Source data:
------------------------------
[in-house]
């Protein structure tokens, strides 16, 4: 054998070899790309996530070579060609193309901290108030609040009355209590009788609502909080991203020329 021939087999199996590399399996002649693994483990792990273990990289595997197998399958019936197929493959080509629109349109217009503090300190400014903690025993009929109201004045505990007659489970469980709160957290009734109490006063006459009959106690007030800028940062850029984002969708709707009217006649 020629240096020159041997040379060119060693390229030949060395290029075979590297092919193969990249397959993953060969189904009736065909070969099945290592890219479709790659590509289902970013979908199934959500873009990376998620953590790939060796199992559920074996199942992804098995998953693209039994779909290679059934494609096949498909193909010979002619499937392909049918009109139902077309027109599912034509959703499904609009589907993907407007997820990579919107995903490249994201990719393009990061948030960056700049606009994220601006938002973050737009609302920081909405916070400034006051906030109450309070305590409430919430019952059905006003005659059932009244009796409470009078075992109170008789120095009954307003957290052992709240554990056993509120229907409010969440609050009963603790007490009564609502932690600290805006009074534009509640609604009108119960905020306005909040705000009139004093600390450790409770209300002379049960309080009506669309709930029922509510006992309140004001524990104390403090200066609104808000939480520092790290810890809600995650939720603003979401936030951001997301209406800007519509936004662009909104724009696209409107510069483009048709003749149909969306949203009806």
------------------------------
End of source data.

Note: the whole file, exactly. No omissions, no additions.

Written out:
[in-house]
């Protein structure tokens, strides 16, 4: 054998070899790309996530070579060609193309901290108030609040009355209590009788609502909080991203020329 021939087999199996590399399996002649693994483990792990273990990289595997197998399958019936197929493959080509629109349109217009503090300190400014903690025993009929109201004045505990007659489970469980709160957290009734109490006063006459009959106690007030800028940062850029984002969708709707009217006649 020629240096020159041997040379060119060693390229030949060395290029075979590297092919193969990249397959993953060969189904009736065909070969099945290592890219479709790659590509289902970013979908199934959500873009990376998620953590790939060796199992559920074996199942992804098995998953693209039994779909290679059934494609096949498909193909010979002619499937392909049918009109139902077309027109599912034509959703499904609009589907993907407007997820990579919107995903490249994201990719393009990061948030960056700049606009994220601006938002973050737009609302920081909405916070400034006051906030109450309070305590409430919430019952059905006003005659059932009244009796409470009078075992109170008789120095009954307003957290052992709240554990056993509120229907409010969440609050009963603790007490009564609502932690600290805006009074534009509640609604009108119960905020306005909040705000009139004093600390450790409770209300002379049960309080009506669309709930029922509510006992309140004001524990104390403090200066609104808000939480520092790290810890809600995650939720603003979401936030951001997301209406800007519509936004662009909104724009696209409107510069483009048709003749149909969306949203009806």